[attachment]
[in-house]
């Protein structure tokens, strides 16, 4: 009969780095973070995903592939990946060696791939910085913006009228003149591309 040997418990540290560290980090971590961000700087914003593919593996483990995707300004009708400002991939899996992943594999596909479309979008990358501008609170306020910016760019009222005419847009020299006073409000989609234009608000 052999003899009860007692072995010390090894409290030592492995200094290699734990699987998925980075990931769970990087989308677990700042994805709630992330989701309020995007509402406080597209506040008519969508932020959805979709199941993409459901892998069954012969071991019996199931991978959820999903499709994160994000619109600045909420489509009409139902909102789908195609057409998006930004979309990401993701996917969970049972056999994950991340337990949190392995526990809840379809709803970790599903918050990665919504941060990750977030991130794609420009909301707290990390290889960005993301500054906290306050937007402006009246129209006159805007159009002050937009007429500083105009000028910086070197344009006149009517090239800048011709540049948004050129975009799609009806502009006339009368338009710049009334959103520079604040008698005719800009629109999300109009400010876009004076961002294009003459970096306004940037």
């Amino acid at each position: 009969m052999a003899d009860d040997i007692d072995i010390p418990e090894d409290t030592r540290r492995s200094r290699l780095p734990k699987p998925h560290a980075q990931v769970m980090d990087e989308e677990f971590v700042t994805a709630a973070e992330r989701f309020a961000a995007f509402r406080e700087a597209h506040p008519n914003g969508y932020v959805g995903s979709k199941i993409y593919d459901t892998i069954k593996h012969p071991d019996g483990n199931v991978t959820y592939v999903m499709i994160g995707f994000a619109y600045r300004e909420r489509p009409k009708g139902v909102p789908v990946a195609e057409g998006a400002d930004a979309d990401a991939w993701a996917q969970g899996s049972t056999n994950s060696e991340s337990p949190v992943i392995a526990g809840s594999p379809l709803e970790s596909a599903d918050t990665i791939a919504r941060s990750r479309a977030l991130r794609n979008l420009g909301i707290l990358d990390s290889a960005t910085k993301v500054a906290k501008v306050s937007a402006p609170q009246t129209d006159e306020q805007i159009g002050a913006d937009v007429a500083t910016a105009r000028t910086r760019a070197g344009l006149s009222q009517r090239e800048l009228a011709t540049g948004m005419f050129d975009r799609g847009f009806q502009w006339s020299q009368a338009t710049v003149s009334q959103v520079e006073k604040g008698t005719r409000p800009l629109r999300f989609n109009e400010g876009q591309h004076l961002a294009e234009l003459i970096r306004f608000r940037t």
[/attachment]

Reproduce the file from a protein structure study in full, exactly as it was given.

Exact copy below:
[in-house]
């Protein structure tokens, strides 16, 4: 009969780095973070995903592939990946060696791939910085913006009228003149591309 040997418990540290560290980090971590961000700087914003593919593996483990995707300004009708400002991939899996992943594999596909479309979008990358501008609170306020910016760019009222005419847009020299006073409000989609234009608000 052999003899009860007692072995010390090894409290030592492995200094290699734990699987998925980075990931769970990087989308677990700042994805709630992330989701309020995007509402406080597209506040008519969508932020959805979709199941993409459901892998069954012969071991019996199931991978959820999903499709994160994000619109600045909420489509009409139902909102789908195609057409998006930004979309990401993701996917969970049972056999994950991340337990949190392995526990809840379809709803970790599903918050990665919504941060990750977030991130794609420009909301707290990390290889960005993301500054906290306050937007402006009246129209006159805007159009002050937009007429500083105009000028910086070197344009006149009517090239800048011709540049948004050129975009799609009806502009006339009368338009710049009334959103520079604040008698005719800009629109999300109009400010876009004076961002294009003459970096306004940037």
């Amino acid at each position: 009969m052999a003899d009860d040997i007692d072995i010390p418990e090894d409290t030592r540290r492995s200094r290699l780095p734990k699987p998925h560290a980075q990931v769970m980090d990087e989308e677990f971590v700042t994805a709630a973070e992330r989701f309020a961000a995007f509402r406080e700087a597209h506040p008519n914003g969508y932020v959805g995903s979709k199941i993409y593919d459901t892998i069954k593996h012969p071991d019996g483990n199931v991978t959820y592939v999903m499709i994160g995707f994000a619109y600045r300004e909420r489509p009409k009708g139902v909102p789908v990946a195609e057409g998006a400002d930004a979309d990401a991939w993701a996917q969970g899996s049972t056999n994950s060696e991340s337990p949190v992943i392995a526990g809840s594999p379809l709803e970790s596909a599903d918050t990665i791939a919504r941060s990750r479309a977030l991130r794609n979008l420009g909301i707290l990358d990390s290889a960005t910085k993301v500054a906290k501008v306050s937007a402006p609170q009246t129209d006159e306020q805007i159009g002050a913006d937009v007429a500083t910016a105009r000028t910086r760019a070197g344009l006149s009222q009517r090239e800048l009228a011709t540049g948004m005419f050129d975009r799609g847009f009806q502009w006339s020299q009368a338009t710049v003149s009334q959103v520079e006073k604040g008698t005719r409000p800009l629109r999300f989609n109009e400010g876009q591309h004076l961002a294009e234009l003459i970096r306004f608000r940037t």